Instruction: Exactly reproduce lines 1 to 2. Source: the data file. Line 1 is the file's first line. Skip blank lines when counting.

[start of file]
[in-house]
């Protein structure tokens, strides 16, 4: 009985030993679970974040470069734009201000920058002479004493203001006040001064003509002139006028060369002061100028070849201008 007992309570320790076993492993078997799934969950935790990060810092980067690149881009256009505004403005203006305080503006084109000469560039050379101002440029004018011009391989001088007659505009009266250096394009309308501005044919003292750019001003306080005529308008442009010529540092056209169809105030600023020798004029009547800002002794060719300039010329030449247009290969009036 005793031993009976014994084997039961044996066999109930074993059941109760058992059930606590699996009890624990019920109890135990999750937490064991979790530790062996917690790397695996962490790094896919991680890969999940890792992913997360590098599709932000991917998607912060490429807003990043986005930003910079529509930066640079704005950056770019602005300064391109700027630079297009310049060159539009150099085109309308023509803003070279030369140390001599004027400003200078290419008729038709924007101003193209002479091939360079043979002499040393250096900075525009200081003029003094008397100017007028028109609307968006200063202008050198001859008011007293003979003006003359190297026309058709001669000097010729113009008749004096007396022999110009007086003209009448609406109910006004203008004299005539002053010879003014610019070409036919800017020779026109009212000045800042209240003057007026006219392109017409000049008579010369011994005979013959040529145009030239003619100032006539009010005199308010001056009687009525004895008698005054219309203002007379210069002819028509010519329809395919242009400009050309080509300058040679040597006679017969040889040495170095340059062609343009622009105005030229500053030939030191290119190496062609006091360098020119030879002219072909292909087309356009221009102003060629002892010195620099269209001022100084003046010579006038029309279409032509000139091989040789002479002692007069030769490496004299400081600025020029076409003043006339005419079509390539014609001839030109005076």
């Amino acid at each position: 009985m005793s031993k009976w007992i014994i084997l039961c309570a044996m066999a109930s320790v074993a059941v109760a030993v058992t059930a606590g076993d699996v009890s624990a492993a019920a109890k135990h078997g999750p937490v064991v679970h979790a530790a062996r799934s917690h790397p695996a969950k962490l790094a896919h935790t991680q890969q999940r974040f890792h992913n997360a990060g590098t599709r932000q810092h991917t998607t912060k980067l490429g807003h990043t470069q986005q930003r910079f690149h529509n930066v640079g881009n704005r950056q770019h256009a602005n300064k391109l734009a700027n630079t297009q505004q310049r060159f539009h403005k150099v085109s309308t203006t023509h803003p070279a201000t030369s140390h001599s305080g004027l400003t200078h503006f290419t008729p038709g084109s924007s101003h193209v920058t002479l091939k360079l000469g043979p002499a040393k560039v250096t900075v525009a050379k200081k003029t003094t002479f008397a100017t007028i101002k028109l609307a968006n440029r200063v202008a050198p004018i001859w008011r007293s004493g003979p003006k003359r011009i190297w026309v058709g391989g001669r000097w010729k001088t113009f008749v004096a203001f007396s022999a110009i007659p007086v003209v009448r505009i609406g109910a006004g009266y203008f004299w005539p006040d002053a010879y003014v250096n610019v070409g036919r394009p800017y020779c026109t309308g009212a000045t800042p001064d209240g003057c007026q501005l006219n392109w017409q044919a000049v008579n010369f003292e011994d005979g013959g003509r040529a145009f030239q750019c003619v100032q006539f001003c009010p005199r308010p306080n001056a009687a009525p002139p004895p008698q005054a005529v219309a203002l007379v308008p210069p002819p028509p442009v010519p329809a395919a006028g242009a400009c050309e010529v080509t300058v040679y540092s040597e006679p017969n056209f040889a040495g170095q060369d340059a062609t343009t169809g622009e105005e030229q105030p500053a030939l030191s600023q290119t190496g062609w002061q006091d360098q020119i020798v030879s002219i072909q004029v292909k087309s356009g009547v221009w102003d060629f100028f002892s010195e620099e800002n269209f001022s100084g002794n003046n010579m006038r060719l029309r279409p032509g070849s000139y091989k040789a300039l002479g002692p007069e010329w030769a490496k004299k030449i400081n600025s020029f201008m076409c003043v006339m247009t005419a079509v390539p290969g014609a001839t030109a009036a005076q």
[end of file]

[in-house]
């Protein structure tokens, strides 16, 4: 009985030993679970974040470069734009201000920058002479004493203001006040001064003509002139006028060369002061100028070849201008 007992309570320790076993492993078997799934969950935790990060810092980067690149881009256009505004403005203006305080503006084109000469560039050379101002440029004018011009391989001088007659505009009266250096394009309308501005044919003292750019001003306080005529308008442009010529540092056209169809105030600023020798004029009547800002002794060719300039010329030449247009290969009036 005793031993009976014994084997039961044996066999109930074993059941109760058992059930606590699996009890624990019920109890135990999750937490064991979790530790062996917690790397695996962490790094896919991680890969999940890792992913997360590098599709932000991917998607912060490429807003990043986005930003910079529509930066640079704005950056770019602005300064391109700027630079297009310049060159539009150099085109309308023509803003070279030369140390001599004027400003200078290419008729038709924007101003193209002479091939360079043979002499040393250096900075525009200081003029003094008397100017007028028109609307968006200063202008050198001859008011007293003979003006003359190297026309058709001669000097010729113009008749004096007396022999110009007086003209009448609406109910006004203008004299005539002053010879003014610019070409036919800017020779026109009212000045800042209240003057007026006219392109017409000049008579010369011994005979013959040529145009030239003619100032006539009010005199308010001056009687009525004895008698005054219309203002007379210069002819028509010519329809395919242009400009050309080509300058040679040597006679017969040889040495170095340059062609343009622009105005030229500053030939030191290119190496062609006091360098020119030879002219072909292909087309356009221009102003060629002892010195620099269209001022100084003046010579006038029309279409032509000139091989040789002479002692007069030769490496004299400081600025020029076409003043006339005419079509390539014609001839030109005076």